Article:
• Glenn Eernisse

    I was just reminding students yesterday of the need to get a read through with players/singers of work still in progress. So much to learn from the real thing before calling it done. I’m a Finale guy teaching at a Sibelius school.

    • Robert Sterling

      Writing is rewriting. 🙂 Re Finale v. Sibelius: I think the day is coming when that won’t matter so much. Already, the ability to import/export XML files is making it less of an issue. And since we don’t all think alike (what???) there will always be a market for competitive programs that appeal to us in different ways. So long as we can share across platforms – that’s what matters most.

  • Kris Crunk

    Great as always. I’ve been messing around with a program called notion on my iPad Pro. I use the pencil to write the music by hand and watch it immediately turn into typeset music. Don’t thing it’s 100% there yet. I do think this might be the future where we get back to writing by hand with the luxury of it looking great – cut an paste – and playback. You should check it out.

    • Robert Sterling

      Hey Kris – I looked at Notion – but never pulled the trigger. For years I have been wanting a glass-pad-and-pencil approach to composing. I know the tech exists, but I can only assume it is expensive to develop. Maybe Notion will be the answer. Or maybe one of the other typesetting giants will buy their tech and incorporate it into their software???

  • Dave McKay

    Dorico was built on the premise of using classical engraving principles by such publishing giants as G. Schirmer, Boosey & Hawkes, Kalmus and Universal Edition. Ironically, all of the classical literature we learned and performed as students was typeset by hand, decades before computers were ever a part of the picture. Think of all the choral, symphonic and solo literature published and performed before computer typesetting was available, perfectly legible, accessible and performance reliable— forever embedded in our memory. The Dorico team set out to replicate these principles in the new Steinberg scoring program’s notation engine, validated and vetted by the Holy Grail of all scoring reference texts, Elaine Gould’s “Behind Bars.”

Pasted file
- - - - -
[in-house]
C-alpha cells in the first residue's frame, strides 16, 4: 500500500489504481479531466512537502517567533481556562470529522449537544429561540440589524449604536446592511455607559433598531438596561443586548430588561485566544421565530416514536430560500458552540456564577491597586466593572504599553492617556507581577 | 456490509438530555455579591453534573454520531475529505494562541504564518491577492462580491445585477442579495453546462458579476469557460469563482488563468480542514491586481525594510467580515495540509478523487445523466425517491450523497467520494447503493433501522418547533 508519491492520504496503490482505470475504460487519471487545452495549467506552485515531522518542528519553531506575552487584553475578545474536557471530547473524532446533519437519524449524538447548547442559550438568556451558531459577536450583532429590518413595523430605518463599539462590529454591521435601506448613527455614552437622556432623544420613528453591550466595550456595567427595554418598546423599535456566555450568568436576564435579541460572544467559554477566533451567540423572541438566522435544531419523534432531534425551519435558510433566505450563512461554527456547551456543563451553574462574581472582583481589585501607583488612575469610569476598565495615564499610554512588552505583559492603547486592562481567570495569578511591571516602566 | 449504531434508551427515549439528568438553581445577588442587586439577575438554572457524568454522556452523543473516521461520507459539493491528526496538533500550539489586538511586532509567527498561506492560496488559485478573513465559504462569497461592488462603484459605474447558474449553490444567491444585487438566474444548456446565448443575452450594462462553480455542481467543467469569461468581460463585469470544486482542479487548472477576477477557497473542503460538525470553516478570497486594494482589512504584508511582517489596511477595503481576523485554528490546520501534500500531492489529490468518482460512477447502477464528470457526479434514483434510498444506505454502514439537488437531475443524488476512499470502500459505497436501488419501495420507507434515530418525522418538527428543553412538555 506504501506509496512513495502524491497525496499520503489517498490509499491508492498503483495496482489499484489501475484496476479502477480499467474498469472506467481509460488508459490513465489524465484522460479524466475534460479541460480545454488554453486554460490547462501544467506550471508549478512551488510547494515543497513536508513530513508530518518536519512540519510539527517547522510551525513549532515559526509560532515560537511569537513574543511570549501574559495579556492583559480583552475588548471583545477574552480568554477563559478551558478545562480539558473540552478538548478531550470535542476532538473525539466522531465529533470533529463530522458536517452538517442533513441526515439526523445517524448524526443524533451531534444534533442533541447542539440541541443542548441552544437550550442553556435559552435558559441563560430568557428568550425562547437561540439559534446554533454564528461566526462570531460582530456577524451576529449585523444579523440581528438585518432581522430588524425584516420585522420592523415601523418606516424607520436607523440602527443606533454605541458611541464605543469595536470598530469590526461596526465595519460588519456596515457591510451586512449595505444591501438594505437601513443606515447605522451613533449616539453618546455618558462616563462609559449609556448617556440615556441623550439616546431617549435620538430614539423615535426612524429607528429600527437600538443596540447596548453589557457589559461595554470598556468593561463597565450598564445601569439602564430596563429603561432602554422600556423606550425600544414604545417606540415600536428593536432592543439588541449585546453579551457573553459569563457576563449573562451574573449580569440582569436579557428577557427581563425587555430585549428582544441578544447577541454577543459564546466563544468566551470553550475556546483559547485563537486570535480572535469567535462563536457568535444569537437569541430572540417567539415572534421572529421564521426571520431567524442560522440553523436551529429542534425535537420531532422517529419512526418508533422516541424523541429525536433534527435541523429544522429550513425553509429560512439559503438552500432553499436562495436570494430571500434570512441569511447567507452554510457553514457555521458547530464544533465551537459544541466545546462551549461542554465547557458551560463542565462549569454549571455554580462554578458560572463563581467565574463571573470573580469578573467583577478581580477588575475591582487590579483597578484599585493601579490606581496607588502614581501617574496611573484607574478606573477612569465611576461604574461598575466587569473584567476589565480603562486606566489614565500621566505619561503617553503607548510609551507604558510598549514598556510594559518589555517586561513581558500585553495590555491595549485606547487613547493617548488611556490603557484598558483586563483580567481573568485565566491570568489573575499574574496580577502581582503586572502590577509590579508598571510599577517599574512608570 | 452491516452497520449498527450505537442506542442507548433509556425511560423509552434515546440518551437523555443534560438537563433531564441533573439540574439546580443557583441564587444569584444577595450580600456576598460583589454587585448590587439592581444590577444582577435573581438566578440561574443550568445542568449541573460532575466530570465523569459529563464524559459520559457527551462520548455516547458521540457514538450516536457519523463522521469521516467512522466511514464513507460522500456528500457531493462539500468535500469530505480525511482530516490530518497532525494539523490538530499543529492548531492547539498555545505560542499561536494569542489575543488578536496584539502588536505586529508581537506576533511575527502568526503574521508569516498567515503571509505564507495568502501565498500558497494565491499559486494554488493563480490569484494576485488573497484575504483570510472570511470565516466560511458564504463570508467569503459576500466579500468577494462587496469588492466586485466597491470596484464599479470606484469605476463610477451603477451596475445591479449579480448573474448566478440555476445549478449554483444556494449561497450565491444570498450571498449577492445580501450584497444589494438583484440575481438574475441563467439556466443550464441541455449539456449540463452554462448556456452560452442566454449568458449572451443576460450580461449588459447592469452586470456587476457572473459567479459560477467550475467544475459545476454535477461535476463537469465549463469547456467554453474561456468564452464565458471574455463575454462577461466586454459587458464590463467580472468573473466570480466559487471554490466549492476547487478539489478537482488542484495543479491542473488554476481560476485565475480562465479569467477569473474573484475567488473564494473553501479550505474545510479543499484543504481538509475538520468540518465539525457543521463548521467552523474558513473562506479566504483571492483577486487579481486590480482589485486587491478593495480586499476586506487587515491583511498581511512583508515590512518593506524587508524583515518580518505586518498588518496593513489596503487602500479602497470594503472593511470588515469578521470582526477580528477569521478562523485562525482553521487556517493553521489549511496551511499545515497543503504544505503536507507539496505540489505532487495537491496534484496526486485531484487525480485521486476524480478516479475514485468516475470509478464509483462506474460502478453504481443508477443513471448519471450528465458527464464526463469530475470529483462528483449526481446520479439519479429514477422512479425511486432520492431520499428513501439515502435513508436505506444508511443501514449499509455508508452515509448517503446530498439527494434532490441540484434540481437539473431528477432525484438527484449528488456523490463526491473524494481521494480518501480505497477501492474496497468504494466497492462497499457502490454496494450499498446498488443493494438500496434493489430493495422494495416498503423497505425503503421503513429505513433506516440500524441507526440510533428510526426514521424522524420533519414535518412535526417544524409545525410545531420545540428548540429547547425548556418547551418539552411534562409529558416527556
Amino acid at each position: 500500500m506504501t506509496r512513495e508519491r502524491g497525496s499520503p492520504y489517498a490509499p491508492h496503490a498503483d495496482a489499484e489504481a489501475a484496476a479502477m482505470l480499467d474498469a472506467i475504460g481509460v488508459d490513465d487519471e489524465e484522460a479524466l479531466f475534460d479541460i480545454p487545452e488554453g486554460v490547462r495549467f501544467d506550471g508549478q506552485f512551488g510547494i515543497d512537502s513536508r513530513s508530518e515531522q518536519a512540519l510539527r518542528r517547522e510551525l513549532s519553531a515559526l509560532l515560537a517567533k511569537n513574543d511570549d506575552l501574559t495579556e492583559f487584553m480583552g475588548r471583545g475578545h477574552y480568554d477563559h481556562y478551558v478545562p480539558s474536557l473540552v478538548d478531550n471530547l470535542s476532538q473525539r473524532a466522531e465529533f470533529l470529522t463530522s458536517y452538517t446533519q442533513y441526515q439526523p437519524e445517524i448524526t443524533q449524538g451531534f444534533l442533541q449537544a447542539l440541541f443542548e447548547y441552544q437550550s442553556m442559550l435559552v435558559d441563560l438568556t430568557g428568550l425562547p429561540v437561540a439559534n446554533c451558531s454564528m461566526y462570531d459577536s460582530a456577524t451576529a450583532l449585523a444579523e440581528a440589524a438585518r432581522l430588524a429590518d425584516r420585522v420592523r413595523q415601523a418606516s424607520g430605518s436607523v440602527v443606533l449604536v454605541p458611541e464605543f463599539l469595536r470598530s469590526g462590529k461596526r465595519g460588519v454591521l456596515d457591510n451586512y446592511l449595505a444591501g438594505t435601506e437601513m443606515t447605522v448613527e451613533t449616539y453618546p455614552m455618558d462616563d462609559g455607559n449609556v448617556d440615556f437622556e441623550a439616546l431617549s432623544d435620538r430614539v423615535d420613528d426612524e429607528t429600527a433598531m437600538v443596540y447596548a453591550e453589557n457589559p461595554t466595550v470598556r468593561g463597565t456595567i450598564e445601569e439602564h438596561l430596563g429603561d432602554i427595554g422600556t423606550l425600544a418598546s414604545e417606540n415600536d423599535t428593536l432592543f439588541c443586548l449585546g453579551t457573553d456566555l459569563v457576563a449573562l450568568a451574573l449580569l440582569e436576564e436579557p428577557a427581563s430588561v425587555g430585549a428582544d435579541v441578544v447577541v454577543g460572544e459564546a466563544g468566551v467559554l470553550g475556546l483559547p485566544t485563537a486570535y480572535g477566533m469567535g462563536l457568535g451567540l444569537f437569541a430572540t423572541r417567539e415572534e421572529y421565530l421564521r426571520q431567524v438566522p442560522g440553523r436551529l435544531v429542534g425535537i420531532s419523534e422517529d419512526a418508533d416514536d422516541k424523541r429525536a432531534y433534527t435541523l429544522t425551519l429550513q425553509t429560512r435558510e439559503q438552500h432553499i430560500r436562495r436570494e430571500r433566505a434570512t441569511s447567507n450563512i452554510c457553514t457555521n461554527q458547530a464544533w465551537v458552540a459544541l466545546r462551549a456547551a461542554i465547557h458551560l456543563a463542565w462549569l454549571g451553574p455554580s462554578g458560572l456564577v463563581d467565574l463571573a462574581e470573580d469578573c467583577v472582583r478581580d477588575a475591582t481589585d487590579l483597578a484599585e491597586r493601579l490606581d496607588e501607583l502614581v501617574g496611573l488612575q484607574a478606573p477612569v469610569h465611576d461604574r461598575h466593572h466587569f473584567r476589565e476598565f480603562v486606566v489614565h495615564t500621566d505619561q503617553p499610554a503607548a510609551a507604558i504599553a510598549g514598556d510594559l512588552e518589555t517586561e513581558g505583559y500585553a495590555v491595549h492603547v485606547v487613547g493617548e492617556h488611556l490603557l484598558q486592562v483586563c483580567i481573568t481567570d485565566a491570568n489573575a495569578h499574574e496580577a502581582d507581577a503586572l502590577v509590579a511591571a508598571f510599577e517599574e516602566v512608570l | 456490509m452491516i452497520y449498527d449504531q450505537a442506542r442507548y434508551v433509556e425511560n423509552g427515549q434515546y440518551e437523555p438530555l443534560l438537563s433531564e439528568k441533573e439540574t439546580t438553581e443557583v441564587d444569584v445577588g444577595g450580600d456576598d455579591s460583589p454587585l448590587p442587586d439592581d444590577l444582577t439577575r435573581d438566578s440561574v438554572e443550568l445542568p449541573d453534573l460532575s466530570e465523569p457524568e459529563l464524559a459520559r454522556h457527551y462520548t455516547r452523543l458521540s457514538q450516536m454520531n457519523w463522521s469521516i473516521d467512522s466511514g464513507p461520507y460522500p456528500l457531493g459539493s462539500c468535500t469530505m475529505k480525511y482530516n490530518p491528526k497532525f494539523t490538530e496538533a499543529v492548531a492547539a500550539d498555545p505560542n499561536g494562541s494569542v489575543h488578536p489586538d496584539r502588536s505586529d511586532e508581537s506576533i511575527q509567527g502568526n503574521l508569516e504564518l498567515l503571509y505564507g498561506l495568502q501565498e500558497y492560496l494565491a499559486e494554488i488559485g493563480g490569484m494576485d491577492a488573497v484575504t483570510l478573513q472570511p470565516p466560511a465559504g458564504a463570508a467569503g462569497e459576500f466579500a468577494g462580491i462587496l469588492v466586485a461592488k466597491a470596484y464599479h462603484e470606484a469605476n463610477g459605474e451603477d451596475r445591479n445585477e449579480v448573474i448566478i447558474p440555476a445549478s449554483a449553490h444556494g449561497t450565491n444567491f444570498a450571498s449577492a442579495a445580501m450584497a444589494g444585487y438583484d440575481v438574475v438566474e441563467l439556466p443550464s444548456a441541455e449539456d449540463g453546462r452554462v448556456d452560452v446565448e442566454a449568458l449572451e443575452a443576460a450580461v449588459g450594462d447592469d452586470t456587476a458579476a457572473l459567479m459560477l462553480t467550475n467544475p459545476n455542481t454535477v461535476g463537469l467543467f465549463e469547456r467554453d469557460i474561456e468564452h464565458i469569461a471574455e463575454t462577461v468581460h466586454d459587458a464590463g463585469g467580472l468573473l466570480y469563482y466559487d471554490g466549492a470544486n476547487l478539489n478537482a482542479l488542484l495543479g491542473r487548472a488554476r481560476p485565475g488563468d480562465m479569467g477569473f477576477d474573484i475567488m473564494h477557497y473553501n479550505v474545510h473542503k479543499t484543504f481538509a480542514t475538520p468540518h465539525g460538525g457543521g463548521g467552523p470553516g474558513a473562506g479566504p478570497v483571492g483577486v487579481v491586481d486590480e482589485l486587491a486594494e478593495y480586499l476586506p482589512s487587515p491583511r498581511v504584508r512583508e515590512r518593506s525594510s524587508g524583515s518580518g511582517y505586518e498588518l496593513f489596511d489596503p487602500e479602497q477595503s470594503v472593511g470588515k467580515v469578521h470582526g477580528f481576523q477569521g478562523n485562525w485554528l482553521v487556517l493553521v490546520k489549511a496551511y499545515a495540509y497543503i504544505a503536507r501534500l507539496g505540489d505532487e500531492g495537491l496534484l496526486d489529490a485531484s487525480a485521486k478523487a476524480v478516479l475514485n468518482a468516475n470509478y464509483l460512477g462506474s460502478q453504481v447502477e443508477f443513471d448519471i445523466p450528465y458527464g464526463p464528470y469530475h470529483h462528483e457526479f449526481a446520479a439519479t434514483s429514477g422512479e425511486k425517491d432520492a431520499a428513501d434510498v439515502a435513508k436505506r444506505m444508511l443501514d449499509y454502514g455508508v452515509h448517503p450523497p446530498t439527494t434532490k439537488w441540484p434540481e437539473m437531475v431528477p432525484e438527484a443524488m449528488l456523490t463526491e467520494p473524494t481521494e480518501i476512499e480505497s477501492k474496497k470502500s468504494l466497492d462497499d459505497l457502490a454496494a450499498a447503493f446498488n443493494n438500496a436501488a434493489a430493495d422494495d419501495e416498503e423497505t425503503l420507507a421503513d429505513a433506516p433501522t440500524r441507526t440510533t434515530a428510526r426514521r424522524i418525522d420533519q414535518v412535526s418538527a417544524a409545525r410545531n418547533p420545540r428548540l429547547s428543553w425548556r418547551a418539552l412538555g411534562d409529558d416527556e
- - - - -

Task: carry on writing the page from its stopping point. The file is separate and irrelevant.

• Robert Sterling

      thx for this info, Dave. Most of us who compose music share the same basic goal: Capturing our work as easily as possible. I know that Dorico spent a lot of effort to make the process itself as intuitive as possible.

  • Cary Eaves

    Loved this! It ended and I was wanting more!!!
    Great thoughts!

  • Bruce Upchurch

    Hi Robert – great observations and comments, +1 for learning with a pencil and paper. I likened my own hand-to-computer scoring conversion to learning to write with my toes, it was just a total buzz kill. I’ve used Encore for 20 years now (a Broadway orchestrator I just met said ‘oh YOU’RE the one). Extremely logical and a little buggy (it also imports standard midi files from Pro Tools if I’m really lazy), but limited compared to all the big boy programs. As a lefty, I could never do my own pen-and-ink copy work, so just being able to print out my own parts was worth the conversion therapy (and got me another AFM slot). I don’t have to self-publish intricate choral or orchestral works, my end game is simply studio players/singers, so I continue to use Encore with a hybrid method where I print basic scores/parts and add hand-written dynamics/articulations. Although I have discovered that the old Music Writer pencil-to-paper works best on airplanes, trying to write 32nd-note string runs with a Macbook Pro track pad is next to impossible. Although I just wore my last Music Writer down to the bone (I bought 2 dozen boxes in 1985), do they still make them?

  • Cathy DeRousse

    Thanks for an interesting read. I use Finale, but I typically hear the music in my head first. I recently downloaded Staff Pad to my Surface Pro. It sounds like Notion is similar. I use a stylus to enter notes and expression marks, etc., and they are converted to “published” notation. Files can be saved as XML files to edit in other programs. It isn’t quite as intuitive as I had hoped, but I’m getting used to it.

  • Dennis Clements

    The best Christmas present I received this past year was a dairy with the left pages lined for textual work and the right pages lined for notation… I have already seen that starting with paper and pencil does change my creative process a bit, and I think in positive ways. I had fallen into some ruts and habits in a computer-centric approach.

    • Robert Sterling

      There is something to be said for a tactile approach to writing. Pencil and paper… yep.